I marked the calendar today. Our first day getting out, rock hunting, rock throwing, sitting and enjoying the sun and the reflections of the water as it bubbled past. The elements fell into alignment this afternoon, warm, sunny and only a slight breeze, so we jumped into the car and drove to one of the nearby rivers for some casual exploring.
It's all still pretty bare, hardly any signs of green shoots coming up and only the faint sound of birds, but the sun was shining and it was WARM and it felt like a celebration.
We looked for items to bring home and draw in our Nature Journals. Little Brother found an animal bone, Middle Brother brought home a dried flower, Big Brother found a beautiful twisted branched and Sister brought home a leaf that reminds me of Lamb's Ear.
And, of course, we found rocks, lots of rocks. Looking for rocks with white lines through them...
looking for ones to make the colors of the rainbow...
and looking for heart-shapes...
Yellow-branched shrubs lined the highest parts of the riverbed, making a stark contrast with the otherwise drab surroundings.
The kids found sticks that became swords or guns or simply for dragging through the sand.
We heard some geese overhead and I managed to get a quick shot...
Faces were beginning to feel rosy and our rock bag was getting too heavy to carry so it meant time to go home. But, I felt content, knowing we're done with winter and that we have many rock-hunting river days ahead of us!
Let's just say it's a balance problem. If I'm making regular posts, reading blogs and commenting, then the laundry isn't done.
If the laundry is SO done that I'm wandering the house looking for more things to wash, then I haven't been posting or reading or commenting.
Add to that a washer that gave out and multiple trips to the laundromat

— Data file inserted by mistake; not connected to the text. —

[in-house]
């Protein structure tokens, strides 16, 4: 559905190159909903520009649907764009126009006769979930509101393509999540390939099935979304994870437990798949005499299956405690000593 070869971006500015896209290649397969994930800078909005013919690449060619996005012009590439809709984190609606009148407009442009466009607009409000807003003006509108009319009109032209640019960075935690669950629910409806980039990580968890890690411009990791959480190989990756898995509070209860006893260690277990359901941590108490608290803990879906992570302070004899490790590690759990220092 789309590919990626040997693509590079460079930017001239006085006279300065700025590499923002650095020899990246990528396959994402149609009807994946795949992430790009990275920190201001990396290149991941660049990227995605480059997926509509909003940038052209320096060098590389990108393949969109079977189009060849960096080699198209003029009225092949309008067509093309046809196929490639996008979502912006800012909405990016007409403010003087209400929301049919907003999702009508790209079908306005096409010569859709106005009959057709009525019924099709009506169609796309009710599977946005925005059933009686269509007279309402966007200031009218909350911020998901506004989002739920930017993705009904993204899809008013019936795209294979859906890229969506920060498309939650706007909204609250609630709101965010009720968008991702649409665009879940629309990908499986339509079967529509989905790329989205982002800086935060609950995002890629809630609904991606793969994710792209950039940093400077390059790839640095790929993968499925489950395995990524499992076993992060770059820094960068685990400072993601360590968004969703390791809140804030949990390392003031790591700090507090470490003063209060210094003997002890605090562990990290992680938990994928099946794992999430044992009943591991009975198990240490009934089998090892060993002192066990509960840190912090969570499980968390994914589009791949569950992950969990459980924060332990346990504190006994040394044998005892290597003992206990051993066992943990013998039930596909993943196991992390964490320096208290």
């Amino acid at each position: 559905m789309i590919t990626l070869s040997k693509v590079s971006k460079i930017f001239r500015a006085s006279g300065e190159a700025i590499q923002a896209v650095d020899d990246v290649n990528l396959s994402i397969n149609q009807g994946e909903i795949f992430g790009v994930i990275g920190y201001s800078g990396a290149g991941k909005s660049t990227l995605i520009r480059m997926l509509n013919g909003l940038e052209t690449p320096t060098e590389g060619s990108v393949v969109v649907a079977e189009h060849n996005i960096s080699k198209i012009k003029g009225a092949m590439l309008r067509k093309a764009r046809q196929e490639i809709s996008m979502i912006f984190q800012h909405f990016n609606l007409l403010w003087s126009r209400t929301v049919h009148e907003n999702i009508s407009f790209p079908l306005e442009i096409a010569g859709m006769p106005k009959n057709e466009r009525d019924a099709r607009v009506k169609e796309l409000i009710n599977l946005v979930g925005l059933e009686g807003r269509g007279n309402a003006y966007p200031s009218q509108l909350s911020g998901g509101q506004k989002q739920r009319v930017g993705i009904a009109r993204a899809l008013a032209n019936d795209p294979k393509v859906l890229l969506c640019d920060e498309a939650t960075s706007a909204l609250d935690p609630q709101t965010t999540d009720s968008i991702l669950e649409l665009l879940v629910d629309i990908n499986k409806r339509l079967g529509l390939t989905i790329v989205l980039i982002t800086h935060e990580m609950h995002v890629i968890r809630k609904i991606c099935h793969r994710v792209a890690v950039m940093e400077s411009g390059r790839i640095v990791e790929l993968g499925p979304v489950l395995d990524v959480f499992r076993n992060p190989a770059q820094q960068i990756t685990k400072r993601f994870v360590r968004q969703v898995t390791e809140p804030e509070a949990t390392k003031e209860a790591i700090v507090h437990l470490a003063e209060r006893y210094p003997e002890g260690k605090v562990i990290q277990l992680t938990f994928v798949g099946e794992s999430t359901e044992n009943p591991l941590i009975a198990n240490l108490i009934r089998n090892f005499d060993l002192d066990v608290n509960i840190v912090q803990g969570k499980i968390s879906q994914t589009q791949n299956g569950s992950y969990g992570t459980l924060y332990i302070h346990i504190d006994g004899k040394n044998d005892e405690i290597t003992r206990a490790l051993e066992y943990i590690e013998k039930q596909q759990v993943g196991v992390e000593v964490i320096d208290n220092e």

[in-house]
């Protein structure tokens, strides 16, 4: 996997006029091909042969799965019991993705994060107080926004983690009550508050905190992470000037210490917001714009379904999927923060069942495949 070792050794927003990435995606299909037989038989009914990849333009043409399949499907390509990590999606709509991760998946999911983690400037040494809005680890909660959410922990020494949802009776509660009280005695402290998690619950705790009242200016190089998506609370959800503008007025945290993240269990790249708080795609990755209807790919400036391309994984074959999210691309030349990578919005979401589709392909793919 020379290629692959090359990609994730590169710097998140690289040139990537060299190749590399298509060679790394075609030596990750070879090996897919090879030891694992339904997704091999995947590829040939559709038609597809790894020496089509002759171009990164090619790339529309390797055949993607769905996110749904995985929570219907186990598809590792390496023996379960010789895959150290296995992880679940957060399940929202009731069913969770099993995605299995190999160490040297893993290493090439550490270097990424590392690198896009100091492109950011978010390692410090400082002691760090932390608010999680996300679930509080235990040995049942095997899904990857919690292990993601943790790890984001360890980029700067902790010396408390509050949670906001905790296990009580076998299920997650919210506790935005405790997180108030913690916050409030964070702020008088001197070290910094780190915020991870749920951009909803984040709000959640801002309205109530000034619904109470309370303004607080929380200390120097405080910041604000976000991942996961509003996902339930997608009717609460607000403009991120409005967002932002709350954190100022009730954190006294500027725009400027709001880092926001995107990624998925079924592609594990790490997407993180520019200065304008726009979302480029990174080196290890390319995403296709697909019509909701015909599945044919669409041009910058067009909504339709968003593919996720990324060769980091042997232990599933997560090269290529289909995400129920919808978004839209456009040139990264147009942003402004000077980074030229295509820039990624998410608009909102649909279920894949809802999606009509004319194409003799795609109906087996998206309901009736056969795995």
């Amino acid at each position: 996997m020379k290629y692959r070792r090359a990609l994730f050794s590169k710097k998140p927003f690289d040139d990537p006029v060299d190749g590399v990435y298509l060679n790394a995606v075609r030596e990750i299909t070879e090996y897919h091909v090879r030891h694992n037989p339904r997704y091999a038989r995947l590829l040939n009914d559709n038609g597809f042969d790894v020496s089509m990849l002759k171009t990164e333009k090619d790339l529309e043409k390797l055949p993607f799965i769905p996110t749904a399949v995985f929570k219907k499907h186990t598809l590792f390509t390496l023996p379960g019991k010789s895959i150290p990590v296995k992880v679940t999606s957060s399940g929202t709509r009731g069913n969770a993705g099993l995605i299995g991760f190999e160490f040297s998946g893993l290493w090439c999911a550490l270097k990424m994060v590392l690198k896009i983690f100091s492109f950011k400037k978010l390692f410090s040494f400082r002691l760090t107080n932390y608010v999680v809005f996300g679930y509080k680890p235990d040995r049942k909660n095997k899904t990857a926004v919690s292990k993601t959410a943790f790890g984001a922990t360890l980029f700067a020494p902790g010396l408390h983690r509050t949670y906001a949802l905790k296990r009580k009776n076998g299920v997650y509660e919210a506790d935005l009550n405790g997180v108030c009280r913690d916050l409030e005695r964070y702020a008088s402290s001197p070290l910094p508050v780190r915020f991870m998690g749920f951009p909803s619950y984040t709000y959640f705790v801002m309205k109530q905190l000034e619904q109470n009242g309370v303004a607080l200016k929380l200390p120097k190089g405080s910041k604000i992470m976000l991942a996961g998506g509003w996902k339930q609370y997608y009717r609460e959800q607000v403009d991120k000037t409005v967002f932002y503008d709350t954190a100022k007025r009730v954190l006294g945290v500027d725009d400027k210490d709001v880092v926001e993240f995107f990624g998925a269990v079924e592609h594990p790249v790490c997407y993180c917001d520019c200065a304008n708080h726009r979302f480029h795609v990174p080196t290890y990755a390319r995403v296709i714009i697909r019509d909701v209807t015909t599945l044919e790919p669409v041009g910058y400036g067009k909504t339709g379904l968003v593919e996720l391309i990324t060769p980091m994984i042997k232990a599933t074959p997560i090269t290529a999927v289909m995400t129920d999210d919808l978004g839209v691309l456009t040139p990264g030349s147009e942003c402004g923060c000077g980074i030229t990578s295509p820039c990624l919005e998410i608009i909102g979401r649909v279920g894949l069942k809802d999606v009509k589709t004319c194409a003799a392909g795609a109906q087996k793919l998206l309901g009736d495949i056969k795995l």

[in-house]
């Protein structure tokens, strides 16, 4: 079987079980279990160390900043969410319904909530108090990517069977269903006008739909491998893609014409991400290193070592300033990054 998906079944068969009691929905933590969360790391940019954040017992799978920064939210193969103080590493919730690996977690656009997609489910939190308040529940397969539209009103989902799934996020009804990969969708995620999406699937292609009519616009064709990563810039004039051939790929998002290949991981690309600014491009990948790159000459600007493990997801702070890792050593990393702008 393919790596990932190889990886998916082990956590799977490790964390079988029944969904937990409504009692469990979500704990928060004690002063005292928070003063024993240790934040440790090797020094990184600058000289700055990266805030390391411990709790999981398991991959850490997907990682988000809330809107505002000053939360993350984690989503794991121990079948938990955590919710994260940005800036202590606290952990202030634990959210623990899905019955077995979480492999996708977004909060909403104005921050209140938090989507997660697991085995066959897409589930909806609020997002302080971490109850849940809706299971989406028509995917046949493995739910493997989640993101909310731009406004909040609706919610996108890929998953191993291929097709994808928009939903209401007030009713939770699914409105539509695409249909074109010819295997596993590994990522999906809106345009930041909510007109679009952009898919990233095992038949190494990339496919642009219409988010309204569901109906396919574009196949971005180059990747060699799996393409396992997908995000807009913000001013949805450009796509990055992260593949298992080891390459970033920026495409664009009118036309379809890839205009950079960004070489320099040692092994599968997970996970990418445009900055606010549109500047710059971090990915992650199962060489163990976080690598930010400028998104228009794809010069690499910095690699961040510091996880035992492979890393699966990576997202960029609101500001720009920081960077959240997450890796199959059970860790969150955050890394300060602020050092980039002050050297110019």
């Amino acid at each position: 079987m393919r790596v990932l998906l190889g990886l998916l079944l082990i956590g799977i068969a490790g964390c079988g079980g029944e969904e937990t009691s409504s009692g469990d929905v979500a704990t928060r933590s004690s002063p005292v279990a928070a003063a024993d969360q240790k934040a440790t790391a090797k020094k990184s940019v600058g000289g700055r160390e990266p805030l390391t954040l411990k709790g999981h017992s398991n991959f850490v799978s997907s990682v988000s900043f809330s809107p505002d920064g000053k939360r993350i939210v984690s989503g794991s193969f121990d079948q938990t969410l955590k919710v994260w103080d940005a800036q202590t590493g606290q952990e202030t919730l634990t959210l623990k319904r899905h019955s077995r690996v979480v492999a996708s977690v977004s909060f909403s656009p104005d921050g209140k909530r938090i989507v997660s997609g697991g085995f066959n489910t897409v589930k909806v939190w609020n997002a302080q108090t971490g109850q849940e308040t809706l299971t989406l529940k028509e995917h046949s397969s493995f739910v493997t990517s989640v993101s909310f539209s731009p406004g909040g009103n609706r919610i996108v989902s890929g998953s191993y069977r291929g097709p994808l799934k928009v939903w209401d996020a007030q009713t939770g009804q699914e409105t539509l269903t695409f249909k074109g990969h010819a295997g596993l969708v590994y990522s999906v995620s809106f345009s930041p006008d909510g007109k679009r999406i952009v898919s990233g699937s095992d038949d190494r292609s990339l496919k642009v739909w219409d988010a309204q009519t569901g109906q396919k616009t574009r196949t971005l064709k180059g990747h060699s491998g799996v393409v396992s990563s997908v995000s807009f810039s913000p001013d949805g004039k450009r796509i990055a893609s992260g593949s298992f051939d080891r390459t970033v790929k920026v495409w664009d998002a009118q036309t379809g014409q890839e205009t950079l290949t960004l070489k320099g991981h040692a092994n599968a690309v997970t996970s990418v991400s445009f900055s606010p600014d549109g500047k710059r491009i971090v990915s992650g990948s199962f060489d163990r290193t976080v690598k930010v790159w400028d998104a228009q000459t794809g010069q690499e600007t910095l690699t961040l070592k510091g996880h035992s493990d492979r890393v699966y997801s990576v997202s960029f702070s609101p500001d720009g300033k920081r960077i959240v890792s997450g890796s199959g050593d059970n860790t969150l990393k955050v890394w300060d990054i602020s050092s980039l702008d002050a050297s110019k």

waiting for the new (very cool front-loading machine) to arrive and my blog posting is all out of whack ;)
I can't seem to manage to do both things at once, it's either one or the other. So, from my absence for the last week (or two?) you can rightly assume that laundry baskets are empty and drawers are full of fresh clothing and all's well in laundry-land. Phew! Now, to get back to posting....
Last year, we started a project in a corner of our backyard and it's *almost* finished. My husband built us a studio/school room/get-away spot. I'm so excited I get butterflies every time I walk in that red door! We really needed an area away from our living room to get messy with crafts and art projects. Our dining room table was in constant use - eat breakfast, clear table for drawing project, clear table for history project, clear table for lunch, clear table for folding laundry, clear table for painting, clear table for dinner... I'm sure many of you know how it is. So, we're all thrilled to have a place to go to, solely devoted to artistic and creative pursuits. I purchased a crocheted rug ($4!) at the thrift store a while ago to use in the studio
and also this trash can at a flea market.
I can't believe I finally get to pull them out of storage and put them to use :) I imagine it will still be a couple of weeks before all the last bits are done, but we've already been hanging out back there and getting the feel of it. I'll keep you posted with our progress!
When we were visiting the gallery the other day, we learned they were offering a free weaving class hosted by Minnesota artist/instructor Becka Rahn. To my chagrin, I've never really been excited about weaving. I tend to pursue crafts that are not only creative and beautiful, but have a practical aspect as well. Weaving, to me, meant wall-hangings, and, well, I just don't need a wall-hanging. But, we've enjoyed getting out lately and this was a free class for the family, so I thought, what the heck, let's go ;) Well, we had so much fun and Becka showed us such an easy technique that I must say I'm now a convert. I still don't need a wall-hanging, but I've discovered there are many other practical uses for weaving, i.e. rugs, place mats, coasters, etc. I thought I'd share with you the technique we were taught. This is appropriate for any beginner (there was even a 3 1/2 year old at the class).